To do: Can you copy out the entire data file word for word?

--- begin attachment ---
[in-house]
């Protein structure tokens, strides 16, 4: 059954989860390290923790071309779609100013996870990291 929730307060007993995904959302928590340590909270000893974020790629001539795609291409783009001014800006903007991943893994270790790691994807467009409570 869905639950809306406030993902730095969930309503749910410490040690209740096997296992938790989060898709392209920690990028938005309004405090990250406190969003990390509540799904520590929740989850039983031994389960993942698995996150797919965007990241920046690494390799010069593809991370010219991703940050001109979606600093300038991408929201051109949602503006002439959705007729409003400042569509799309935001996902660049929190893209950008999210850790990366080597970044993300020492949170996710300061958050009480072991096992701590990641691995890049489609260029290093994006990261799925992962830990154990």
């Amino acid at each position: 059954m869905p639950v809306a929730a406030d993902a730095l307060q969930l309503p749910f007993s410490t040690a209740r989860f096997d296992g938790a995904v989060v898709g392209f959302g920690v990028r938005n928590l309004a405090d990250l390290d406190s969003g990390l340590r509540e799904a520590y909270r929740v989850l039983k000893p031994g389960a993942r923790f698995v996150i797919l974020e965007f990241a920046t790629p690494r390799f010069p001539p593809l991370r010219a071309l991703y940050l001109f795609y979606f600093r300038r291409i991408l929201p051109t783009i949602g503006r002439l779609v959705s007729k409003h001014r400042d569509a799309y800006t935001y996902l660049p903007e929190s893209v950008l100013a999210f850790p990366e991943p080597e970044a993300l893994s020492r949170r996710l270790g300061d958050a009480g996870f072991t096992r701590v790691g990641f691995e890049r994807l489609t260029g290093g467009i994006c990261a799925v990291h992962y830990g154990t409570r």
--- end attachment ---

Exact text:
[in-house]
């Protein structure tokens, strides 16, 4: 059954989860390290923790071309779609100013996870990291 929730307060007993995904959302928590340590909270000893974020790629001539795609291409783009001014800006903007991943893994270790790691994807467009409570 869905639950809306406030993902730095969930309503749910410490040690209740096997296992938790989060898709392209920690990028938005309004405090990250406190969003990390509540799904520590929740989850039983031994389960993942698995996150797919965007990241920046690494390799010069593809991370010219991703940050001109979606600093300038991408929201051109949602503006002439959705007729409003400042569509799309935001996902660049929190893209950008999210850790990366080597970044993300020492949170996710300061958050009480072991096992701590990641691995890049489609260029290093994006990261799925992962830990154990």
């Amino acid at each position: 059954m869905p639950v809306a929730a406030d993902a730095l307060q969930l309503p749910f007993s410490t040690a209740r989860f096997d296992g938790a995904v989060v898709g392209f959302g920690v990028r938005n928590l309004a405090d990250l390290d406190s969003g990390l340590r509540e799904a520590y909270r929740v989850l039983k000893p031994g389960a993942r923790f698995v996150i797919l974020e965007f990241a920046t790629p690494r390799f010069p001539p593809l991370r010219a071309l991703y940050l001109f795609y979606f600093r300038r291409i991408l929201p051109t783009i949602g503006r002439l779609v959705s007729k409003h001014r400042d569509a799309y800006t935001y996902l660049p903007e929190s893209v950008l100013a999210f850790p990366e991943p080597e970044a993300l893994s020492r949170r996710l270790g300061d958050a009480g996870f072991t096992r701590v790691g990641f691995e890049r994807l489609t260029g290093g467009i994006c990261a799925v990291h992962y830990g154990t409570r």